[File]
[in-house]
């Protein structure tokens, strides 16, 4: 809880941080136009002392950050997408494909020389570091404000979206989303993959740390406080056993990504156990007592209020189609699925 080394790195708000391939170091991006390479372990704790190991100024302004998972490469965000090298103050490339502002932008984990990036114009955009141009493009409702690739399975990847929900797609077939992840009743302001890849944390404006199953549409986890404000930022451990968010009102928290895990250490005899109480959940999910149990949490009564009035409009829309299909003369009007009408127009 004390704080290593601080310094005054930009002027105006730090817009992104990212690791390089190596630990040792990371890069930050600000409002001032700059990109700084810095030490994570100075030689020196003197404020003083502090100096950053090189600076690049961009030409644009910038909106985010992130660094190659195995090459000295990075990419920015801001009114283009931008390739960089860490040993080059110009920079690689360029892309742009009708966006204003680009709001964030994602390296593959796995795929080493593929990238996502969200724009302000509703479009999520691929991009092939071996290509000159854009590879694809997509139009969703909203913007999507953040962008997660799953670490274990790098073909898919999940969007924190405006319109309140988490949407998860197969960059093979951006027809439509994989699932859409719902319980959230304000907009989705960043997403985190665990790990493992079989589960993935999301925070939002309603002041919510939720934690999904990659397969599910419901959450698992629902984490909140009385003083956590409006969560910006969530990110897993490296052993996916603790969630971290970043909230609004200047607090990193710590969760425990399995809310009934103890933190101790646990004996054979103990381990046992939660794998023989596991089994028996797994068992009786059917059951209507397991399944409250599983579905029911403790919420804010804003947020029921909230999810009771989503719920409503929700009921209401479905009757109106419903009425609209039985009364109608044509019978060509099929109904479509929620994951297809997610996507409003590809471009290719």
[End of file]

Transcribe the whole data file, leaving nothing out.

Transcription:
[in-house]
């Protein structure tokens, strides 16, 4: 809880941080136009002392950050997408494909020389570091404000979206989303993959740390406080056993990504156990007592209020189609699925 080394790195708000391939170091991006390479372990704790190991100024302004998972490469965000090298103050490339502002932008984990990036114009955009141009493009409702690739399975990847929900797609077939992840009743302001890849944390404006199953549409986890404000930022451990968010009102928290895990250490005899109480959940999910149990949490009564009035409009829309299909003369009007009408127009 004390704080290593601080310094005054930009002027105006730090817009992104990212690791390089190596630990040792990371890069930050600000409002001032700059990109700084810095030490994570100075030689020196003197404020003083502090100096950053090189600076690049961009030409644009910038909106985010992130660094190659195995090459000295990075990419920015801001009114283009931008390739960089860490040993080059110009920079690689360029892309742009009708966006204003680009709001964030994602390296593959796995795929080493593929990238996502969200724009302000509703479009999520691929991009092939071996290509000159854009590879694809997509139009969703909203913007999507953040962008997660799953670490274990790098073909898919999940969007924190405006319109309140988490949407998860197969960059093979951006027809439509994989699932859409719902319980959230304000907009989705960043997403985190665990790990493992079989589960993935999301925070939002309603002041919510939720934690999904990659397969599910419901959450698992629902984490909140009385003083956590409006969560910006969530990110897993490296052993996916603790969630971290970043909230609004200047607090990193710590969760425990399995809310009934103890933190101790646990004996054979103990381990046992939660794998023989596991089994028996797994068992009786059917059951209507397991399944409250599983579905029911403790919420804010804003947020029921909230999810009771989503719920409503929700009921209401479905009757109106419903009425609209039985009364109608044509019978060509099929109904479509929620994951297809997610996507409003590809471009290719």